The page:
Cast: John Abraham, Manoj Bajpayee, Aisha Sharma
Director: Milap Zaveri
Rating: 1 Star (Out of 5)
In every bit of every frame of Satyameva Jayate, the truth stares us in the face: it is the sort of vigilante action flick that one thought Bollywood had successfully put behind itself long ago. The makers of this violent anti-corruption drama (written and directed by Milap Milan Zaveri) do not seem to have the slightest clue how dangerous its kill-and-burn messaging is in an era in which mobs need little provocation to resort to extra-judicial methods to spread fear.
In the film’s opening sequence, a homily-spouting pyromaniac, Veer (John Abraham), in the middle of the night, burns a corrupt cop alive on a funeral pyre to the accompaniment of ear-splitting scriptural incantations. He doesn’t stop there. Early next morning, he leaves the victim’s ashes outside the police station neatly stuffed into an urn.
A few sequences later, Veer is back in action, viciously pumping gasoline into the mouth of another policeman gone astray and lighting a matchstick to send the man up in flames. “Tu iss aag mein jalega dard agle janam tak chalega (You will burn in this fire, the pain will last until your next birth),” the vigilante thunders, revealing his fascist fangs in all their ugliness.
Before the final strike, he quips to his cornered quarry that the next morning’s newspaper headlines will read: “Petrol ke daam aur Damle dono upar gaye (The price of petrol and Damle have both gone up).” The audience is supposed to marvel at this point at the skills of the dialogue writer.
Just a tad earlier, before dispatching another errant cop to a fiery death, Veer had uttered: “Note badle par neeyat nahin, Patil ho ya Qadri sabki ek biraadari (Currency notes have changed but not the intentions, be it Patil or Qadri they are of the same fraternity).
” All this might sound defiantly political, but do not be misled by the ballast. One angry man in the street, supporting the cop killings, stands before a TV camera and expresses the hope that similar treatment is meted out to avaricious government officers as well. Not a word on the politicians. In the worldview propounded by Satyameva Jayate, the cops are to blame for all our ills.
The marauder’s intention is to instill fear in the hearts of corrupt policemen. He isn’t afraid of the law and that is his biggest strength, says the Mumbai police commissioner (Manish Chaudhary), summoning his best officer, deputy commissioner of police Shivansh Rathod (Manoj Bajpayee) from an outing and tasking him with the job of capturing the dangerous vigilante on the loose.
Rathod is out fishing with his daughter when he receives the chief’s SOS. He turns to his daughter and says: “Chhoti machli bahut pakad li, ab magarmachh pakadne ka waqt aa gaya hai (I’ve caught enough small fish, it is time to go for an alligator now).” So, this isn’t any old cat-and-mouse game, it is an all-out clash of shrill dialogue-baazi.
Bajpayee is a wonderfully gifted actor who allows himself here to be trapped in a hopelessly wayward, disjointed script. So when in the climax he breaks down and bawls, one can understand exactly what is going on in his mind. Satyameva Jayate, in the form that it is on the screen, surely couldn’t be what Bajpayee would have bargained for when he signed up for the project.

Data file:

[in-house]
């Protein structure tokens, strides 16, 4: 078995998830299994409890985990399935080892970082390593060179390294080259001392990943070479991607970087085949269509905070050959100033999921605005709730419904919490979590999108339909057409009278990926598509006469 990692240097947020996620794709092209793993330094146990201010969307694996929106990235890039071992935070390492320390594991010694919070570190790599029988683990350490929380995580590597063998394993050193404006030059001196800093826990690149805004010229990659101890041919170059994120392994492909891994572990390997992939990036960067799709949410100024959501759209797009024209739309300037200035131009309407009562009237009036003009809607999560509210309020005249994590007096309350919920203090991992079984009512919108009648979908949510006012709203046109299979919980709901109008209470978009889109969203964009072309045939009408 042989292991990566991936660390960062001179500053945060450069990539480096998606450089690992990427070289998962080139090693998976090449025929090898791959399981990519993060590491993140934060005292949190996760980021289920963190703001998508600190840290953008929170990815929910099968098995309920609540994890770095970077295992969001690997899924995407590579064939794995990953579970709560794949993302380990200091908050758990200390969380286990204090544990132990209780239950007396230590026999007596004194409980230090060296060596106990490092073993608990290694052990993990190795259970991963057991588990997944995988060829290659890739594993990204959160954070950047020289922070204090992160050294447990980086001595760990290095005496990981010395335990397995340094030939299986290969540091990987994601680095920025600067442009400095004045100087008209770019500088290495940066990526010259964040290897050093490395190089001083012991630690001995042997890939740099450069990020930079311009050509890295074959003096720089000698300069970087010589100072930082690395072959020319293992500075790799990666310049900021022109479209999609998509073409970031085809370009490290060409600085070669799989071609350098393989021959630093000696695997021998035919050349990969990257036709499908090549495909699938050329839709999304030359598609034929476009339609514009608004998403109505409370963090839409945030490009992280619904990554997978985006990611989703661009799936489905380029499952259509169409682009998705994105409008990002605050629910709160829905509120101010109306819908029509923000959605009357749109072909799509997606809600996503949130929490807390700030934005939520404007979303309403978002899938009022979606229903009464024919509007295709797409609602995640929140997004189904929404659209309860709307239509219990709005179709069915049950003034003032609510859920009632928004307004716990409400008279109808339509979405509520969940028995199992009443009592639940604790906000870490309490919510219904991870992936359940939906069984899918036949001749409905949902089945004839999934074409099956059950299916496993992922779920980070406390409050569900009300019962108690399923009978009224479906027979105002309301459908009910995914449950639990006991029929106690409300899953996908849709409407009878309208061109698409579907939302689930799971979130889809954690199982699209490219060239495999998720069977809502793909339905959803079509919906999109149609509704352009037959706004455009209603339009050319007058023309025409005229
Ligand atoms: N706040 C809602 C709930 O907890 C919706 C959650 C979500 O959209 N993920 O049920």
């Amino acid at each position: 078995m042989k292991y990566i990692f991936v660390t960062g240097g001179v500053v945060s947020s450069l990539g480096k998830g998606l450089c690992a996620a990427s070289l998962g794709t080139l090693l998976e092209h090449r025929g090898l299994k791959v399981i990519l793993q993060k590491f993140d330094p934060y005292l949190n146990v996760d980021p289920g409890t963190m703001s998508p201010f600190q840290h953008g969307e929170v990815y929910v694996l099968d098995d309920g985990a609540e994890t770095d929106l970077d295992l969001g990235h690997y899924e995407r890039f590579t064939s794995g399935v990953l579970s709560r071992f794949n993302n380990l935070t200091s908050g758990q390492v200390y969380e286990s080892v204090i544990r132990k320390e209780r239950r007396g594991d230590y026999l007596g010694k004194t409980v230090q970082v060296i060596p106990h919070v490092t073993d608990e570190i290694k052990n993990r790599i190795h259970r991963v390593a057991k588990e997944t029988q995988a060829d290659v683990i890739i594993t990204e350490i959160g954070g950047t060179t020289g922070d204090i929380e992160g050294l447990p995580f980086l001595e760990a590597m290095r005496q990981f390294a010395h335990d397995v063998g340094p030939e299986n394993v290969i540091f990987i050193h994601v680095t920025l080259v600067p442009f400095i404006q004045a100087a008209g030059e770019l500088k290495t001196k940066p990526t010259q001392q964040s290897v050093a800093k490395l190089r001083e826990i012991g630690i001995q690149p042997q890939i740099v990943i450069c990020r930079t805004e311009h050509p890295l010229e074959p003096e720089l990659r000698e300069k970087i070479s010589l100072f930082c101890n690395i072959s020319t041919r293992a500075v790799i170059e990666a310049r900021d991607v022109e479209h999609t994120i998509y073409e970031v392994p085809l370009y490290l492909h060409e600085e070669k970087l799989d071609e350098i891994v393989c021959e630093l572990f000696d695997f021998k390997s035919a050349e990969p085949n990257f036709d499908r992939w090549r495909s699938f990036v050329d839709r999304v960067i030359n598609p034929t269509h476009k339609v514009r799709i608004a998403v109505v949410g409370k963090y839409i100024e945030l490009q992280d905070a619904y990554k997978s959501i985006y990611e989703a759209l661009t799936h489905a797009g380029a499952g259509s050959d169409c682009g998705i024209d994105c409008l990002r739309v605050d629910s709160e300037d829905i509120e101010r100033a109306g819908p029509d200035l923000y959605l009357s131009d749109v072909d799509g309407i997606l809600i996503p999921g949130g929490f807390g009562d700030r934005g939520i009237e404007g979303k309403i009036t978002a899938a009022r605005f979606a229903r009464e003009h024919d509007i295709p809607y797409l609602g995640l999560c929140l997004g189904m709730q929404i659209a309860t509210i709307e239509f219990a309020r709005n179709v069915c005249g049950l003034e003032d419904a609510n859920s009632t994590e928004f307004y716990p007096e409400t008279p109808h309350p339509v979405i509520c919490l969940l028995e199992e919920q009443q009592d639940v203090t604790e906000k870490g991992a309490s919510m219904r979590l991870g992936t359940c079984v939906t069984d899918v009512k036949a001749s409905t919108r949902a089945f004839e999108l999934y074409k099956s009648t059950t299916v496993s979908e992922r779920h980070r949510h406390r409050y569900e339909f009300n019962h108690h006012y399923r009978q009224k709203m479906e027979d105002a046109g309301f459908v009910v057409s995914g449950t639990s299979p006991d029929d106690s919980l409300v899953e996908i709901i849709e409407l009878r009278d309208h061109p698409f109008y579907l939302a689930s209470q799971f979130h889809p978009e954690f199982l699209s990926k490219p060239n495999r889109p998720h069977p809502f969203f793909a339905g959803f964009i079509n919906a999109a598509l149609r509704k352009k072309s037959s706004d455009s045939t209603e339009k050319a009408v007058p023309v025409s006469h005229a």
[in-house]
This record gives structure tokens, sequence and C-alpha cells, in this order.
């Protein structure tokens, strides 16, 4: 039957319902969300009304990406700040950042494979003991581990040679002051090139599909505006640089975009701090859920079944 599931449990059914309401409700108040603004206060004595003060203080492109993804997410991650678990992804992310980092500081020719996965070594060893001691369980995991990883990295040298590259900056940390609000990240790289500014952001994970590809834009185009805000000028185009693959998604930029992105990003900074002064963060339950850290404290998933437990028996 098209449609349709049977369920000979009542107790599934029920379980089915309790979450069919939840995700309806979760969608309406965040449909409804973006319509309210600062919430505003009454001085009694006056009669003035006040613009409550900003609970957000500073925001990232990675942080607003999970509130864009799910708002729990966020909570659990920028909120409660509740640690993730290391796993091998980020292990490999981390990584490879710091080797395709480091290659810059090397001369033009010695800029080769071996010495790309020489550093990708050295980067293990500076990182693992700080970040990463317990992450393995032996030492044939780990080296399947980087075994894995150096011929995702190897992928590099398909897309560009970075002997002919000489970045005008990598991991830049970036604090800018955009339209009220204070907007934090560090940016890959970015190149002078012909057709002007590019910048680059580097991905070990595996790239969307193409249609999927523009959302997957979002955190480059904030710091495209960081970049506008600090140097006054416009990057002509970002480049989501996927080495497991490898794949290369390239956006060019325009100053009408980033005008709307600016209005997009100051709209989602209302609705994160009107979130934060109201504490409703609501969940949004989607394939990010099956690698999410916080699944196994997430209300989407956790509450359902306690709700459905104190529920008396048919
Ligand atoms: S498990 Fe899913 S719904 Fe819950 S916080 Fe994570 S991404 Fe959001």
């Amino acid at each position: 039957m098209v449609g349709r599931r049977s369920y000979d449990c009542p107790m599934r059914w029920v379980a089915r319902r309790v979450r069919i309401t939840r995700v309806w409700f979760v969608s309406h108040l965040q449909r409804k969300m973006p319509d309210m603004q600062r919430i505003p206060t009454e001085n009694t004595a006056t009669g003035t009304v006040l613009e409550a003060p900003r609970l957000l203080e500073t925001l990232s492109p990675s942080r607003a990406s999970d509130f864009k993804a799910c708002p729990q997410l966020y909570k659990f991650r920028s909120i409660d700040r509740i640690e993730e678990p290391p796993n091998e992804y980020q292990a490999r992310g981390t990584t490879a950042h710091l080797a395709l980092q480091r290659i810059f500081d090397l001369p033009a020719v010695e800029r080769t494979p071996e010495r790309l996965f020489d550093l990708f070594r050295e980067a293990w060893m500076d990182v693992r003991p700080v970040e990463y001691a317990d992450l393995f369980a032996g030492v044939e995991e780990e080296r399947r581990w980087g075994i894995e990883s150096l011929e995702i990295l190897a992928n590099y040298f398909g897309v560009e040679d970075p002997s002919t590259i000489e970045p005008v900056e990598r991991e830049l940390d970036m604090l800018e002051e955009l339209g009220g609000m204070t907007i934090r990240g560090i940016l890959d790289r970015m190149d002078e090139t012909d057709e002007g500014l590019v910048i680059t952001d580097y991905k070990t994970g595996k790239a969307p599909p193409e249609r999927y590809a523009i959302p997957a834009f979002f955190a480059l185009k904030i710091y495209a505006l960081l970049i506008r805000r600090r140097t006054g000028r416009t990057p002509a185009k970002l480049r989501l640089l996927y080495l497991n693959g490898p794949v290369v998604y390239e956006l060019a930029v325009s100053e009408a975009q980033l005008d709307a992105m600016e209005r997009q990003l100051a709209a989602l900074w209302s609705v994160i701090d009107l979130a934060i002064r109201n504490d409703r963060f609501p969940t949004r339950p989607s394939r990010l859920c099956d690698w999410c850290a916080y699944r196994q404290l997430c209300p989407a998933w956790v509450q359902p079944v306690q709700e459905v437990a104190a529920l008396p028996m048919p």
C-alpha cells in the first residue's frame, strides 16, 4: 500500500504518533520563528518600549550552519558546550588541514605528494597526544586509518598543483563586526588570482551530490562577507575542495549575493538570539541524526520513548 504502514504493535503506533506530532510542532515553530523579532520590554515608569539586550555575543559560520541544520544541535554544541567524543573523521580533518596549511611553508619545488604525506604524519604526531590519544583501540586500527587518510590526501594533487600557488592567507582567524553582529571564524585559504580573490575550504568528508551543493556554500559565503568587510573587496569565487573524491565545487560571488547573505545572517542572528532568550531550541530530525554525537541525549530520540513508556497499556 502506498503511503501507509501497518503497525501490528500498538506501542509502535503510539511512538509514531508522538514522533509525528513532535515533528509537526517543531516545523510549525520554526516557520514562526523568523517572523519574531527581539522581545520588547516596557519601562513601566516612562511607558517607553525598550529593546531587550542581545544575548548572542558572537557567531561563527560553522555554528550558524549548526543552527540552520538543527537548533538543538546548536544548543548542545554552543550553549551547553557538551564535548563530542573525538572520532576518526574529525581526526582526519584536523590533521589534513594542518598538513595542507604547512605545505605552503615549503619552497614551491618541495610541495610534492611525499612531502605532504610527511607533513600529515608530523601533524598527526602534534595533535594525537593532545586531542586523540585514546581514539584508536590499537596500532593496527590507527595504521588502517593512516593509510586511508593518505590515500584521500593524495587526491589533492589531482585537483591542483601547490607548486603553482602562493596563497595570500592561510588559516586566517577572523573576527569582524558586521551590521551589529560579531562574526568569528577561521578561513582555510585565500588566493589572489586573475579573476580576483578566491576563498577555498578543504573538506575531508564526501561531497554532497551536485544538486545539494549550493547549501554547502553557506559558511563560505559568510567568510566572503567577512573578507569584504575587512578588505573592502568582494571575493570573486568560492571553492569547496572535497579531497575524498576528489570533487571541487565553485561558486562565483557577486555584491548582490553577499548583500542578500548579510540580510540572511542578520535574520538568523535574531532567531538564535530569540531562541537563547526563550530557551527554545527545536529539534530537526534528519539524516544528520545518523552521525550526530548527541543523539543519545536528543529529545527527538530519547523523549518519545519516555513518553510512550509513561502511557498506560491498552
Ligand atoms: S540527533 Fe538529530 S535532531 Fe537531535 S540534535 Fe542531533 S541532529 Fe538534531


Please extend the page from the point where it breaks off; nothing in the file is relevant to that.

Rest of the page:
But this is John Abraham’s comfort zone. Going on the rampage is all in a day’s work, be it springing to the aid of a young man wrongly confined in a police station and tortured or a girl assaulted by a policemen. Veer might be a ruthless killer for a cause but he is a good guy with a good enough reason for his marauding ways.
The back story, which pans out in the second half of Satyameva Jayate, is as clichéd as they come. It is centred on two sons of a wronged policeman, who is honest to a fault, a gallantry medal defiled and a suicide by fire. Veer decides to defend his dad’s honour and, while making a living as a painter, eliminate all those who don’t deserve to wear a policeman’s khakis. He hollers and hectors – that is Abraham’s stock and trade – as he goes about wreaking havoc.
Amid the trail of destruction that he leaves behind, he has the time to romance a pretty veterinary doctor (Aisha Sharma), who, when we first meet her, harangues a politician for flying the national flag upside down. It’s no big deal, says the politician. It is, the girl insists, for the soldiers defending our borders and for filmgoers who stand up when the national anthem is played ahead of a movie show – a ridiculous equalization all right, but no worse than all the other putrid ideas that form the crux of the film.
The upright, fearless DCP Shivansh Rathod, on his part, takes upon himself the mission of restoring the rule of law. But the film isn’t interested in peaceful means of settling scores: it revels in relentless bloodshed. “Har mujrim apne aap ko masiha samajhta hai (Every criminal considers himself a Messiah),” Shivansh says to Veer. “Har vardiwala apne aap ko khuda manta hai (Every man in uniform regards himself as God,” the latter sneers in response.
In the ‘morality’ tussle between a putative saviour and an unflappable defender of justice, it is cinema that takes a major beating. Satyameva Jayate, truth be told, is a film
In the ‘morality’ tussle between a putative saviour and an unflappable defender of justice, it is cinema that takes a major beating. Satyameva Jayate, truth be told, is a film mind. Satyameva Jayate is nonsensical, with nary a nod to logic.